5. aloCell Gel is applied to the whole face. This intensive repair serum really stimulates the recovery of the skin and helps reduce the potential for pitting and scarring (a major hazard with cystic or severe acne lesions).
6. A moisturizer is only applied to those areas of the face that need it (not in the oil producing areas).
7. In the morning the skin is splashed with cool water, exfoliated if applicable (just 3 mornings in this case), aloCell Gel applied, moisturizer where necessary, and a Mineral Sunscreen SPF 40 applied all over the face. This is critical to reduce the potential for the sun to darken the dark spots left by old acne pimples.
The NET RESULT is Crissy’s comment ‘My skin is still looking great!’
For more information on acne see the 2 part video ‘Acne: New Strategies‘
The information provided here is not meant to diagnose or cure any medical conditions. Please see your doctor or a trained medical professional should you have any concerns.
Blackheads are not dirt – they are a result of sebaceous secretions (aka oil) that oxidizes in the pore (a totally natural process for just about everything on this planet).
The correct approach to blackheads is to use an appropriate gentle cleanser for one and a half minutes every night (am + pm for teenage acne)…see the how-to video, exfoliating effectively with an alpha or beta hydroxy acid, and not moisturizing where it is not necessary. Following this routine will reduce the number of blackheads.
Squeezing your blackheads will not reduce their numbers unless you are utilizing the correct approach as mentioned above.
Scrubs will not get blackheads out. Detergent cleansers (most cleansers on the market today) will not get blackheads out. Acne cleansers with Salicylic acid (BHA) will not get blackheads out. All of these types of products will just increase surface level dryness which in turn helps ‘cement’ the blackhead into the pore. And then you come along with your fingers (or worse…your nails) and try to squeeze it out. You may get it out, but you will more than likely have been too rough and thus damaged the skin. The extra redness you created will increase the potential for ‘darker’ spots to appear as melanin tries to protect the injured tissue from the damaging UV rays of the sun. As we age, the damage to the skin from your blackhead squeezing is more likely to result in scarring that will take a long time to erase.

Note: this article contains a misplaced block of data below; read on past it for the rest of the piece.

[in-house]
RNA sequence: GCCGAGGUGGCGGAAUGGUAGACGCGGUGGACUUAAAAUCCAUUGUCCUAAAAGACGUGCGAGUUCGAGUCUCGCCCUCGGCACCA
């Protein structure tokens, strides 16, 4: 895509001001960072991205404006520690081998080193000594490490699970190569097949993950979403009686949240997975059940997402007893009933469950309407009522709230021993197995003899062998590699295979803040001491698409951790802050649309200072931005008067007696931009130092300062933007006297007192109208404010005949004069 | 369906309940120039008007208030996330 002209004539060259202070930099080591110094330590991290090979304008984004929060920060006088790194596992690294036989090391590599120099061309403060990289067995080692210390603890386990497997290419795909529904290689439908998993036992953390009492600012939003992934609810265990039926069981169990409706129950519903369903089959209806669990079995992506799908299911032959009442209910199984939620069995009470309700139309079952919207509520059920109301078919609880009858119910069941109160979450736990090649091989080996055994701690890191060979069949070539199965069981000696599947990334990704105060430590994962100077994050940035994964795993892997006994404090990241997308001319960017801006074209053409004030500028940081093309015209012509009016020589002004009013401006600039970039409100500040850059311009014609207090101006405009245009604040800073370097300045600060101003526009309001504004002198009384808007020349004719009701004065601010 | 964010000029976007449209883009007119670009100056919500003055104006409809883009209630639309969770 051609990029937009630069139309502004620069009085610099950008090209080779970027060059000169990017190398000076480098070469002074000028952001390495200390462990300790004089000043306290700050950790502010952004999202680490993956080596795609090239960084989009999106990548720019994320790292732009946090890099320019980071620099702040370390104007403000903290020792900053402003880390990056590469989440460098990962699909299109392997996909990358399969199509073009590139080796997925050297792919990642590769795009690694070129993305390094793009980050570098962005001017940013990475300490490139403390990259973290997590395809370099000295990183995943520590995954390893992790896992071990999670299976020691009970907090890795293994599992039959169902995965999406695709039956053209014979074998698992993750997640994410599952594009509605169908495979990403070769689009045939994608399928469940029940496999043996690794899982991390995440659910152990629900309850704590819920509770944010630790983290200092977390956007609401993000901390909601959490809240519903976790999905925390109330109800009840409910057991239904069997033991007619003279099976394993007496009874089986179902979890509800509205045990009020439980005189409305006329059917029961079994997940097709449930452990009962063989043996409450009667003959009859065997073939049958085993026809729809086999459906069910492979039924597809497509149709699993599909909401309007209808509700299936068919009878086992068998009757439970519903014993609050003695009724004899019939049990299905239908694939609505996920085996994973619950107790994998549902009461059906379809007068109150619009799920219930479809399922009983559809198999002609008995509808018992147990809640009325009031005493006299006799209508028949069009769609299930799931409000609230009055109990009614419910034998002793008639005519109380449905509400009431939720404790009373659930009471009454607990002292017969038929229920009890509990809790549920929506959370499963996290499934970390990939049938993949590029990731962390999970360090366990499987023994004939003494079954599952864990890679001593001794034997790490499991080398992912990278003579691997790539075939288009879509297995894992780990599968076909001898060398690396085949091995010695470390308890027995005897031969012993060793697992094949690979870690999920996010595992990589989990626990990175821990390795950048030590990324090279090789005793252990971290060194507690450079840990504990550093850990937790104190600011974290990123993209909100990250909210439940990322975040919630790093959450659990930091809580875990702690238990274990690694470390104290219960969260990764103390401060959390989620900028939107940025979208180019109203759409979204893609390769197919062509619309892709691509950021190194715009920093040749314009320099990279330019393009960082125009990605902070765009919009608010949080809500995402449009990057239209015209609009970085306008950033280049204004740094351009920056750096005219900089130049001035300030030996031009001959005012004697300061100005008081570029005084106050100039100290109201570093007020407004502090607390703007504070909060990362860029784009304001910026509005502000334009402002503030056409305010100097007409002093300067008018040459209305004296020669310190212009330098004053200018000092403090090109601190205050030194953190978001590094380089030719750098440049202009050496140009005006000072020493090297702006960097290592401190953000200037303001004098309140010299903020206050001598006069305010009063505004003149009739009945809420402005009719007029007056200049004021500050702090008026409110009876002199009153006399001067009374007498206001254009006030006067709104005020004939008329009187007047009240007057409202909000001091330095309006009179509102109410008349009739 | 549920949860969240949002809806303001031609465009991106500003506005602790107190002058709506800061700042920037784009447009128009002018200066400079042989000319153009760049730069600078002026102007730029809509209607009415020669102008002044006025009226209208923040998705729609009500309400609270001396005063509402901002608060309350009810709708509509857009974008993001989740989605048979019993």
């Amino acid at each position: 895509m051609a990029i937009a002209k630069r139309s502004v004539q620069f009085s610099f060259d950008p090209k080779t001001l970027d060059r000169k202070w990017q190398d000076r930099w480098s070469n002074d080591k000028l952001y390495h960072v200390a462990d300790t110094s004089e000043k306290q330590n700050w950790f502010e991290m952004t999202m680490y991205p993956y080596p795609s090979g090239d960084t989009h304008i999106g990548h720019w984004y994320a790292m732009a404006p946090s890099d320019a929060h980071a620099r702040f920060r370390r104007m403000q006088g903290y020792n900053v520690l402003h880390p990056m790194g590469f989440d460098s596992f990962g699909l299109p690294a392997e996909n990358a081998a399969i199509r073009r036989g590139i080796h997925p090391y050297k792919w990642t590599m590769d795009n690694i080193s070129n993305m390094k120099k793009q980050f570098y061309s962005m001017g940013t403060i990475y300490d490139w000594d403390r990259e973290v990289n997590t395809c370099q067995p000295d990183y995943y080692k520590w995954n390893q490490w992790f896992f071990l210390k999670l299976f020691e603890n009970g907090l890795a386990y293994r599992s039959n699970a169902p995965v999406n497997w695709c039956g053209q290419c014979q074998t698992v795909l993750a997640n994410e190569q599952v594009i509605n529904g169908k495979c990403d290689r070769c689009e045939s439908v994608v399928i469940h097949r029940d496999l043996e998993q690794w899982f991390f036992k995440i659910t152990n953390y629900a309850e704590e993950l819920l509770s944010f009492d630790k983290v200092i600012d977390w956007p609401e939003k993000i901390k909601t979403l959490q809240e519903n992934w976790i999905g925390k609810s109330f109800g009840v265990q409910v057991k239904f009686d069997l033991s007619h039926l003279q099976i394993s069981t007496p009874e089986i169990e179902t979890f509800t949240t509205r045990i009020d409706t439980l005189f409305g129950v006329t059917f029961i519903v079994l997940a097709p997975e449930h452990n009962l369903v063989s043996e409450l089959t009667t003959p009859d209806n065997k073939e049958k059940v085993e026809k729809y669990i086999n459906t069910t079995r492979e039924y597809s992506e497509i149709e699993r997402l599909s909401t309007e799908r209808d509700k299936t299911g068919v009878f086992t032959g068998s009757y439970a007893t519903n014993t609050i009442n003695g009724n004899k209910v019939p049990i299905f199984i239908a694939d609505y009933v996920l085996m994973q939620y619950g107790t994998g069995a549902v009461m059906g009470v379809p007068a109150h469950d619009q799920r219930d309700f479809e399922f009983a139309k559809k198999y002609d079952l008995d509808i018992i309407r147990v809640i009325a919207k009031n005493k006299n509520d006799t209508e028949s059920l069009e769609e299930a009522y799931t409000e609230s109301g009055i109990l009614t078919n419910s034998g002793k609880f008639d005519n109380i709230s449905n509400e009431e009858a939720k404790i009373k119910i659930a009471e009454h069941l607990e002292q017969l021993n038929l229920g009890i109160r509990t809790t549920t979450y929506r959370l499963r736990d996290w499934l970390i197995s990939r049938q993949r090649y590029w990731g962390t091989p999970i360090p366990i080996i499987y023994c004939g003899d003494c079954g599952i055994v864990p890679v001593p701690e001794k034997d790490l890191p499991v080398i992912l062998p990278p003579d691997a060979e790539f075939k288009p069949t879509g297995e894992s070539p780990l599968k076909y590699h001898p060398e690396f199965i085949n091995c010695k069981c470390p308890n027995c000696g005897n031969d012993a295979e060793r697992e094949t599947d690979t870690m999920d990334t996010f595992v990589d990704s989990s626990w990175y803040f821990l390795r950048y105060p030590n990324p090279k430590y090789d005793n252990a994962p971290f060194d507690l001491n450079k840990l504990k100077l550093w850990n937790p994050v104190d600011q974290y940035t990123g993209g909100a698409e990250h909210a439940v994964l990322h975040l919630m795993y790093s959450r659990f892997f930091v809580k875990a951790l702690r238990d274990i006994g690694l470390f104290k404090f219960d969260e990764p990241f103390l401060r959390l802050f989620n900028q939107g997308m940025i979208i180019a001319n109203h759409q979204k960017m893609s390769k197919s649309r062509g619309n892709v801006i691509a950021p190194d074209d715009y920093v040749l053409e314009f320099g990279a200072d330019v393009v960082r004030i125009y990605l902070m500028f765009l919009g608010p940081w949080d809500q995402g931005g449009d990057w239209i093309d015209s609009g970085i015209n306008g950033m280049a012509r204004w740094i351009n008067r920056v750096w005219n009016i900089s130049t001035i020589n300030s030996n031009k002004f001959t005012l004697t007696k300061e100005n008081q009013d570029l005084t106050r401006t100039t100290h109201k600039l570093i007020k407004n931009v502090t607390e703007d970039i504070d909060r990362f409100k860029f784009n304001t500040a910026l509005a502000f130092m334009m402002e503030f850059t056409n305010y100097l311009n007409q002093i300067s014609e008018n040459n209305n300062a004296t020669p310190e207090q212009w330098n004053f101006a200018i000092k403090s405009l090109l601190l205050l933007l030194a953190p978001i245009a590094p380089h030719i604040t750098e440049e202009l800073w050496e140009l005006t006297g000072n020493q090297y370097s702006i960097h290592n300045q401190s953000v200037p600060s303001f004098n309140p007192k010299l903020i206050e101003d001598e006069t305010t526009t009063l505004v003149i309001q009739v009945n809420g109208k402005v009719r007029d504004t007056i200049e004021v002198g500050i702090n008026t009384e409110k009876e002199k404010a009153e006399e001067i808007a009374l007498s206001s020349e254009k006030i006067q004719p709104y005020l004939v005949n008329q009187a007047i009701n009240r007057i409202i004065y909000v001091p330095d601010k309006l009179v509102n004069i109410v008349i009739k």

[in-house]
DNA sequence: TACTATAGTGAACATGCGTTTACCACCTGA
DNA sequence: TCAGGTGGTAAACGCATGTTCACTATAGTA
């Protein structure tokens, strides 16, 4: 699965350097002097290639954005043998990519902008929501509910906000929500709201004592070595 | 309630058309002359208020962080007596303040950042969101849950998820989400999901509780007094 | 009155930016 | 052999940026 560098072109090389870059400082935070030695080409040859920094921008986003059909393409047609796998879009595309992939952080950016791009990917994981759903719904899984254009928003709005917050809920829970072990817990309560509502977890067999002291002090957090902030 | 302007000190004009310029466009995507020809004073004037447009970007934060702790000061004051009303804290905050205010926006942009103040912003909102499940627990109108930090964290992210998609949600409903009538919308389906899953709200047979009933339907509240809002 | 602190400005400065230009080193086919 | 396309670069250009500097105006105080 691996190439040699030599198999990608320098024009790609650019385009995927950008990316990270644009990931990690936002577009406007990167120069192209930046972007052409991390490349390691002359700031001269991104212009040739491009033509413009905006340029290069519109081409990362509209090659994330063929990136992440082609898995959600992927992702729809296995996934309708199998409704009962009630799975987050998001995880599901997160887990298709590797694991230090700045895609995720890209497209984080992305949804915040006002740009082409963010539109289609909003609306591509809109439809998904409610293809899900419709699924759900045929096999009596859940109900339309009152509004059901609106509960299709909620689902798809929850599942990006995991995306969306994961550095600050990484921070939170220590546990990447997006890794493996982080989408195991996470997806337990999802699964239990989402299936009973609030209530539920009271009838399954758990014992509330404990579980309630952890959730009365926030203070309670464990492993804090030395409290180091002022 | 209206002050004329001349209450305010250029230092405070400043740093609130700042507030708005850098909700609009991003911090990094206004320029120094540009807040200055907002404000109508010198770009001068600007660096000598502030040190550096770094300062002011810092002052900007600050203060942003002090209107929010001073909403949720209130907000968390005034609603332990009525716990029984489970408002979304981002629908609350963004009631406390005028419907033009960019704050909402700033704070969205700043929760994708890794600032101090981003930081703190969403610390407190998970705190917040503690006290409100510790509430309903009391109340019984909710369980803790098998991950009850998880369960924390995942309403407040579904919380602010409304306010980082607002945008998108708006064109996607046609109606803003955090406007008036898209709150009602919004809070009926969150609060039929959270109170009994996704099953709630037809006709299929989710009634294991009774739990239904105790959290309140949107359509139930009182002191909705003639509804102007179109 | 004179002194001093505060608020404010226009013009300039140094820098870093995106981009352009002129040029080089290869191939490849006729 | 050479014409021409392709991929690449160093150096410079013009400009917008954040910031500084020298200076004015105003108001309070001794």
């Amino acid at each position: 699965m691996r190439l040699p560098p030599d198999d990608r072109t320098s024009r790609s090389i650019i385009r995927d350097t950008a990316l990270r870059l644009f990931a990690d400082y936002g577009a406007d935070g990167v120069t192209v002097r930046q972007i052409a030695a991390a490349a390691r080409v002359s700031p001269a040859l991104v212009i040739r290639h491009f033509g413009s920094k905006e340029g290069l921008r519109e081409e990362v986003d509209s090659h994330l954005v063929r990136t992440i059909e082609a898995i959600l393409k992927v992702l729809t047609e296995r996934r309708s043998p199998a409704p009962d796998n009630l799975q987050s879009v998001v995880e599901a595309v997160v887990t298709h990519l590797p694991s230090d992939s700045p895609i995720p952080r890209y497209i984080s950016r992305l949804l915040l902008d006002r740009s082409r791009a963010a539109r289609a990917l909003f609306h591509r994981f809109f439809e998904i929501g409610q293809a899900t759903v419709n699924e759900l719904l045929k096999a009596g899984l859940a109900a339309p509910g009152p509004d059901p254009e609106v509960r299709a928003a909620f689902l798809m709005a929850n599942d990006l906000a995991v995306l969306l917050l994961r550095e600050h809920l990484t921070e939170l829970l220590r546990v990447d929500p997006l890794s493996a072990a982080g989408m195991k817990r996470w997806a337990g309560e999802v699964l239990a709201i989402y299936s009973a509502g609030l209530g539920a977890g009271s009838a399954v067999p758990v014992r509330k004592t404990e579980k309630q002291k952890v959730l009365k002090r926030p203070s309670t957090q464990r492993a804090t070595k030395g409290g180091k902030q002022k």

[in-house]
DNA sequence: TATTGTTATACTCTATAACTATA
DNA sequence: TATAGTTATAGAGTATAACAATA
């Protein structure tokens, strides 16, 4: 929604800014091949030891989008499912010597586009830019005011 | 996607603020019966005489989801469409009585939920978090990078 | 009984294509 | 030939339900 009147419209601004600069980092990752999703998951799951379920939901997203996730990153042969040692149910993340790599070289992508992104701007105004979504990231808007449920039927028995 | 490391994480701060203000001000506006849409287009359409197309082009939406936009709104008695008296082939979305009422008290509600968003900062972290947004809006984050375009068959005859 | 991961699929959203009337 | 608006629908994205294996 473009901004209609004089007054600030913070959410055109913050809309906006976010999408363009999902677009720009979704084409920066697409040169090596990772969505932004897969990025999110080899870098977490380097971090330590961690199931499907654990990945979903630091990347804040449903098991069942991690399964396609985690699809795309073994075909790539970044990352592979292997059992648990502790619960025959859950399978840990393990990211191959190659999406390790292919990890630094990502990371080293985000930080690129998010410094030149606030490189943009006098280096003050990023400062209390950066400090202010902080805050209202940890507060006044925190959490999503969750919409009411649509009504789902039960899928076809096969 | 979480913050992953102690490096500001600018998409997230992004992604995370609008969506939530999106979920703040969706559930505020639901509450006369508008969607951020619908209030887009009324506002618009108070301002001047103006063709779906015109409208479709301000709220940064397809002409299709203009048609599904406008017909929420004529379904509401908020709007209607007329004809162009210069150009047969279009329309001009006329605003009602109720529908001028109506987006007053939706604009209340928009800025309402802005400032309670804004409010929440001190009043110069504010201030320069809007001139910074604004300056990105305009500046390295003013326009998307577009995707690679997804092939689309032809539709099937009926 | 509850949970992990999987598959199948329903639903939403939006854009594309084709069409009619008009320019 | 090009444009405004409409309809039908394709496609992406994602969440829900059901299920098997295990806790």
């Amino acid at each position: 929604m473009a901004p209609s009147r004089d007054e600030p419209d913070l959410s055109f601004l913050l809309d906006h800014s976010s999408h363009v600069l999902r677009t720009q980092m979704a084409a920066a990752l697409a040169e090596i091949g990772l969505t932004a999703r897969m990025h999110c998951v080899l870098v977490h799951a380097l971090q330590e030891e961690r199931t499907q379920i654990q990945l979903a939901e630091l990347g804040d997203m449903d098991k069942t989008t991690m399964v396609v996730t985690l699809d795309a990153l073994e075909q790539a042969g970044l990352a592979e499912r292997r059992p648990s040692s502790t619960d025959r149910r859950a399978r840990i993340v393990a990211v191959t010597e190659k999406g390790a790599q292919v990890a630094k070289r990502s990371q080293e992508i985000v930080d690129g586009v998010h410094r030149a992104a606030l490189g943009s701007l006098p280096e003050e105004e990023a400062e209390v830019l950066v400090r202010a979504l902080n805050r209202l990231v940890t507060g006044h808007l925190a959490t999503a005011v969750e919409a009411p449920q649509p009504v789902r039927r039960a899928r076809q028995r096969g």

I have seen more damaged skin than reduced blackhead numbers as a result of blackhead squeezing. So I prefer that you don’t squeeze your blackheads.
I would also like to see you stop using a detergent cleanser and scrubs and to reduce your use of moisturizer to those areas of the face that need it. Try the correct approach as mentioned above and see how many fewer blackheads you will be tempted to squeeze.
We all know we should wear sunscreen but knowing which one gives the best protection for your skin is difficult when manufacturers do not provide sufficient or adequate information to consumers.
The facts are:
It must be mineral based;
The SPF relates only to UVB (so don’t get hung-up on the numbers for everyday use that is not about being out in the sun for and hour or more);
Sunscreen must be worn everyday because UVA affects you every day that you live on this planet;
Skin cancer is the #1 cancer in the USA – everybody can get it – and the sun is the main reason why skin cancers develop;
UVA can enable the development of skin cancer even more than UVB.
The American Academy of Dermatology Association recently said that the U.S. Food and Drug Administration’s (FDA) new sunscreen regulations will help Americans reduce their risk for skin cancer by guiding them to the most effective sunscreens and advising them about other sun-protection measures. During the FDA announcement of the new regulations, the Academy reviewed scientific data about skin cancer and outlined how people can reduce their skin cancer risk. Read the article about the new FDA rules.
Psoriasis is a common inflammatory skin disease, and if severe, has been demonstrated to be a risk factor for cardiovascular (CV) disease. However, the degree to which psoriasis is associated with major adverse cardiac events (MACE), such as heart attack, stroke, and cardiovascular death has not been defined. Now, new research from the University of Pennsylvania School of Medicine has revealed an increased incidence of MACE in patients with severe psoriasis. Read the article.